Victor J. Blue
"PARLAY - A PORTRAIT OF MAN AND HORSE"
My grandfather Richard Taylor has bred and trained and raced harness horses for more than 65 years. He is among the last of a dying breed of horsemen. He lived through the depression, went away to WWII, and came home to start a small farm in central Indiana. From there he built a career as a small-time breeder and trainer, racing his own horses, living life on his own terms. His 3-year-old trotting filly CC Heartistry was a welcome success this year, racing well, finishing in the money often. As he has aged, there have been fewer and fewer successful training seasons, but he keeps going, quietly frustrated by the physical limitations of his 84 years. This story is my exploration of my grandfather, of his passion for horses, and a consideration of what it means to age. He doesn't think much of the future, or how many or how few seasons he might have left. He starts every spring like he did this year, with the promise of speed and soundness. After all these years, he says "Hopefully I'll know more about a horse tomorrow than I do today. I've tried to do that all my life."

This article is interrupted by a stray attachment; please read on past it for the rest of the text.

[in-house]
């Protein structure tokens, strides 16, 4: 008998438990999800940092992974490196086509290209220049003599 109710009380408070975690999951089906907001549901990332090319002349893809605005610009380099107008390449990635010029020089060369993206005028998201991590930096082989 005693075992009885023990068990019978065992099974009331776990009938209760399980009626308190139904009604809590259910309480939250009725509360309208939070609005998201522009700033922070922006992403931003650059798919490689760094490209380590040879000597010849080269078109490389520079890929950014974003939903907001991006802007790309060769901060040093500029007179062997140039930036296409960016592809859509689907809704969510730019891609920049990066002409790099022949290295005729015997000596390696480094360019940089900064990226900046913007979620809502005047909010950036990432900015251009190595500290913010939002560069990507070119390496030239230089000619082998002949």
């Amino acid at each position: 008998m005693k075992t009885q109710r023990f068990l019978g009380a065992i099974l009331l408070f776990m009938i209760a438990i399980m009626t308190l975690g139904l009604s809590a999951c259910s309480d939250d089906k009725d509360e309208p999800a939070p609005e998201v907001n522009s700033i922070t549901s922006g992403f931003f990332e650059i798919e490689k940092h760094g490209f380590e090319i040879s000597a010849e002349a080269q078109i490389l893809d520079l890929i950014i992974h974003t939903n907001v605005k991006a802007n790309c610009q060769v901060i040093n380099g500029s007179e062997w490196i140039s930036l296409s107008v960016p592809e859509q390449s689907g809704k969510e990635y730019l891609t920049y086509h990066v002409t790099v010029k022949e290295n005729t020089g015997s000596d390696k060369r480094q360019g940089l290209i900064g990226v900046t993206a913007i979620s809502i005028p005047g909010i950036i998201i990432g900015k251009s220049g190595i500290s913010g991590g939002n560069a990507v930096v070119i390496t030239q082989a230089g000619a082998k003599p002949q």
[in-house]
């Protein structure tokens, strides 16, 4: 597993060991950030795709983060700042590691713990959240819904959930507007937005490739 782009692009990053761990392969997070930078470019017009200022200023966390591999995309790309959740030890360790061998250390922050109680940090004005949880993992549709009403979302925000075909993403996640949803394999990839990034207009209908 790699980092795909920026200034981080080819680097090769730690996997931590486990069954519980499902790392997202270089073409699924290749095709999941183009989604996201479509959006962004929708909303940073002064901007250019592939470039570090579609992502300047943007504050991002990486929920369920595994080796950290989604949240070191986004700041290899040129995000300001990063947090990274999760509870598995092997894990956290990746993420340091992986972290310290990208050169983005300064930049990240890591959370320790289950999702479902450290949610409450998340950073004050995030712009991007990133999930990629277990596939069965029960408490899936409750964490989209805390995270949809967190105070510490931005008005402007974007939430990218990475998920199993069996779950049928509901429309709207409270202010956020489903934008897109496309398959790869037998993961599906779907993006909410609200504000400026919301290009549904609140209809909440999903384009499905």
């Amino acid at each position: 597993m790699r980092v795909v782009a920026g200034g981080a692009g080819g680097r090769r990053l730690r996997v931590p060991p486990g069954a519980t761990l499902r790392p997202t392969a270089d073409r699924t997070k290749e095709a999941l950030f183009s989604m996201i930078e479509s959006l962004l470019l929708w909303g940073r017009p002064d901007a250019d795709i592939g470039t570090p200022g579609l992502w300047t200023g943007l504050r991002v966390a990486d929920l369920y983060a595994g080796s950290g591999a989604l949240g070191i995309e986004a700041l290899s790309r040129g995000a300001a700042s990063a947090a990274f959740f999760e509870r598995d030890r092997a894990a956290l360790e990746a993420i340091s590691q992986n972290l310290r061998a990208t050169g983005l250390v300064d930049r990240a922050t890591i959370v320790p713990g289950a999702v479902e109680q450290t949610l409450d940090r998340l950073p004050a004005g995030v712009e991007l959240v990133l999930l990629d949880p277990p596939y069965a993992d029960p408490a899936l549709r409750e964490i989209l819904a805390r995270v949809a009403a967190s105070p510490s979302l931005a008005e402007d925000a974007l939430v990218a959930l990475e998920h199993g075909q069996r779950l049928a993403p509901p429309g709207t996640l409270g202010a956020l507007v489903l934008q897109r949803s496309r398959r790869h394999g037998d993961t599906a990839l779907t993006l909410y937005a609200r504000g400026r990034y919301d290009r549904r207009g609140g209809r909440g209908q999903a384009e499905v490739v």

Richard "Dick" Taylor thumbs through a standardbred racehorse registry in his home in Noblesville, IN, on Wednesday May 19, 2010. Taylor, the photographers grandfather, is a lifelong breeder, trainer, and driver of harness horses. Much of his success can be attributed to his careful attention to racehorse genealogies, and he pays particular attention to the maternal line, which he believes is undervalued in horse breeding. But he still believes that "horses make trainers, trainers don't make horses."